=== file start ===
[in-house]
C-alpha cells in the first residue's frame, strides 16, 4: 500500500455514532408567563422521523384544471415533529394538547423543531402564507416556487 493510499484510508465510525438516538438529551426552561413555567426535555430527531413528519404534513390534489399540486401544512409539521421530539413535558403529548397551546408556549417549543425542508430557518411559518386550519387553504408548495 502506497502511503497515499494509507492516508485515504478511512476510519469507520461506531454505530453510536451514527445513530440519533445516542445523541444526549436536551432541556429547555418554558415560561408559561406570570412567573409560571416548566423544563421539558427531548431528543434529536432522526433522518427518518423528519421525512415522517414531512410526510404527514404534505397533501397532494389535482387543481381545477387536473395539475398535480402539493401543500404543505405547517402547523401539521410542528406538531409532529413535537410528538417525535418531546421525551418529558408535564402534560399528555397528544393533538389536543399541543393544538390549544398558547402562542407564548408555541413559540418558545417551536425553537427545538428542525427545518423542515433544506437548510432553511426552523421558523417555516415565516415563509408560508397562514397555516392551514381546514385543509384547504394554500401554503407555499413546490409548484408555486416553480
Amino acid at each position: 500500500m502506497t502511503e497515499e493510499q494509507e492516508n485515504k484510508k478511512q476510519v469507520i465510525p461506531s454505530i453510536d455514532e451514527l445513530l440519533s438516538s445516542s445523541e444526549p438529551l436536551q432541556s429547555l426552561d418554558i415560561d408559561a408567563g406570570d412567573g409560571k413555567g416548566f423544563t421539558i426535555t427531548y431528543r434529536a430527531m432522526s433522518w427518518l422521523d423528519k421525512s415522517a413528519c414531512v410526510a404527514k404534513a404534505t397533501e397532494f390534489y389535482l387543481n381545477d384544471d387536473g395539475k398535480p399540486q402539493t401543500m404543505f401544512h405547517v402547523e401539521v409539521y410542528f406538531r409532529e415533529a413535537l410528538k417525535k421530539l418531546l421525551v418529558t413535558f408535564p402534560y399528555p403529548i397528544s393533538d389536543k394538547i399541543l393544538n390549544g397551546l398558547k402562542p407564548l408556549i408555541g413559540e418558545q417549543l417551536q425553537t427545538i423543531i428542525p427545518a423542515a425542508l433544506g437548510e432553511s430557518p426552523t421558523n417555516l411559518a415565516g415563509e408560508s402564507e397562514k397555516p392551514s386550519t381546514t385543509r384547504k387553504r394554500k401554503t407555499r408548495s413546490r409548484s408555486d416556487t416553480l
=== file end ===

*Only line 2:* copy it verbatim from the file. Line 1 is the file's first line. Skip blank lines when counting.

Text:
C-alpha cells in the first residue's frame, strides 16, 4: 500500500455514532408567563422521523384544471415533529394538547423543531402564507416556487 493510499484510508465510525438516538438529551426552561413555567426535555430527531413528519404534513390534489399540486401544512409539521421530539413535558403529548397551546408556549417549543425542508430557518411559518386550519387553504408548495 502506497502511503497515499494509507492516508485515504478511512476510519469507520461506531454505530453510536451514527445513530440519533445516542445523541444526549436536551432541556429547555418554558415560561408559561406570570412567573409560571416548566423544563421539558427531548431528543434529536432522526433522518427518518423528519421525512415522517414531512410526510404527514404534505397533501397532494389535482387543481381545477387536473395539475398535480402539493401543500404543505405547517402547523401539521410542528406538531409532529413535537410528538417525535418531546421525551418529558408535564402534560399528555397528544393533538389536543399541543393544538390549544398558547402562542407564548408555541413559540418558545417551536425553537427545538428542525427545518423542515433544506437548510432553511426552523421558523417555516415565516415563509408560508397562514397555516392551514381546514385543509384547504394554500401554503407555499413546490409548484408555486416553480